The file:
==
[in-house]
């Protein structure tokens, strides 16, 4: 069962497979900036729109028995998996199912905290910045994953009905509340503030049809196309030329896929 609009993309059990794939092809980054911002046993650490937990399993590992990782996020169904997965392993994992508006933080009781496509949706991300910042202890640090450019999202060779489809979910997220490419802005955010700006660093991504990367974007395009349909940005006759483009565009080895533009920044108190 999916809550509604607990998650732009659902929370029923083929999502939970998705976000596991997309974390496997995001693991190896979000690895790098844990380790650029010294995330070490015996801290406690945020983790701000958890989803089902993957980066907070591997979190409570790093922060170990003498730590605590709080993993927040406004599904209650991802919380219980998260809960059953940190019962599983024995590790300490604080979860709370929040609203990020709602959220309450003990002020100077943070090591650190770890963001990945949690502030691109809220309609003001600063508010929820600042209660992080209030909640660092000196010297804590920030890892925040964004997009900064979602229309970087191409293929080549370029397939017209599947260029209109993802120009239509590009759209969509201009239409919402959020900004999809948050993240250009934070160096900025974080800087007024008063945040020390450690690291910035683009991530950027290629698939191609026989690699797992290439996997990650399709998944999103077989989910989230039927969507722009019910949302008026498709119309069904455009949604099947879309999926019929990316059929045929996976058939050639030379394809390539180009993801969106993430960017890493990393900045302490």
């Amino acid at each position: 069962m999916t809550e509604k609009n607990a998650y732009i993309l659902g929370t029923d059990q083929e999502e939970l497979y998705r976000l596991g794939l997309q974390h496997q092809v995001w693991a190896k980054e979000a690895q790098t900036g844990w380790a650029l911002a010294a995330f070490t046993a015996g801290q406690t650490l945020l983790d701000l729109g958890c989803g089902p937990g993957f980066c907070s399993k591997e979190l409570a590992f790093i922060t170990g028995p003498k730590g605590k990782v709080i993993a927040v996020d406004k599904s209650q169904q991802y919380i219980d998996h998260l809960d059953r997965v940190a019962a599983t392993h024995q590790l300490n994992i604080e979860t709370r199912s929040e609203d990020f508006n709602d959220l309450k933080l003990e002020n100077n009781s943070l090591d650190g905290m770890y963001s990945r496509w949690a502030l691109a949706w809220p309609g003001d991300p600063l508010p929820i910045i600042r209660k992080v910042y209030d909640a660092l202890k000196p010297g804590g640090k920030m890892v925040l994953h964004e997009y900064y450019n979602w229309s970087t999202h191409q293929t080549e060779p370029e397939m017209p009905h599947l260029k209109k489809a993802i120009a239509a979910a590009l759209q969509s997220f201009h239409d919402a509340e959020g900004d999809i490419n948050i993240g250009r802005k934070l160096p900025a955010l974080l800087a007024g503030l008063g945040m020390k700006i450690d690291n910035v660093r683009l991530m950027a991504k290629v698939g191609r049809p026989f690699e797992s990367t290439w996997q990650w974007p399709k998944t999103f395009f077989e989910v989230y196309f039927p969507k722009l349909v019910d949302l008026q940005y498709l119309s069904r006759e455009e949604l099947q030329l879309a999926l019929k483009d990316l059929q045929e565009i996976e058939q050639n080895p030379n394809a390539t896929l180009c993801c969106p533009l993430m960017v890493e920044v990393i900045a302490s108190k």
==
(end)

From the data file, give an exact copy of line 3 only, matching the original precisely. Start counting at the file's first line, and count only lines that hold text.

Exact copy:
């Amino acid at each position: 069962m999916t809550e509604k609009n607990a998650y732009i993309l659902g929370t029923d059990q083929e999502e939970l497979y998705r976000l596991g794939l997309q974390h496997q092809v995001w693991a190896k980054e979000a690895q790098t900036g844990w380790a650029l911002a010294a995330f070490t046993a015996g801290q406690t650490l945020l983790d701000l729109g958890c989803g089902p937990g993957f980066c907070s399993k591997e979190l409570a590992f790093i922060t170990g028995p003498k730590g605590k990782v709080i993993a927040v996020d406004k599904s209650q169904q991802y919380i219980d998996h998260l809960d059953r997965v940190a019962a599983t392993h024995q590790l300490n994992i604080e979860t709370r199912s929040e609203d990020f508006n709602d959220l309450k933080l003990e002020n100077n009781s943070l090591d650190g905290m770890y963001s990945r496509w949690a502030l691109a949706w809220p309609g003001d991300p600063l508010p929820i910045i600042r209660k992080v910042y209030d909640a660092l202890k000196p010297g804590g640090k920030m890892v925040l994953h964004e997009y900064y450019n979602w229309s970087t999202h191409q293929t080549e060779p370029e397939m017209p009905h599947l260029k209109k489809a993802i120009a239509a979910a590009l759209q969509s997220f201009h239409d919402a509340e959020g900004d999809i490419n948050i993240g250009r802005k934070l160096p900025a955010l974080l800087a007024g503030l008063g945040m020390k700006i450690d690291n910035v660093r683009l991530m950027a991504k290629v698939g191609r049809p026989f690699e797992s990367t290439w996997q990650w974007p399709k998944t999103f395009f077989e989910v989230y196309f039927p969507k722009l349909v019910d949302l008026q940005y498709l119309s069904r006759e455009e949604l099947q030329l879309a999926l019929k483009d990316l059929q045929e565009i996976e058939q050639n080895p030379n394809a390539t896929l180009c993801c969106p533009l993430m960017v890493e920044v990393i900045a302490s108190k």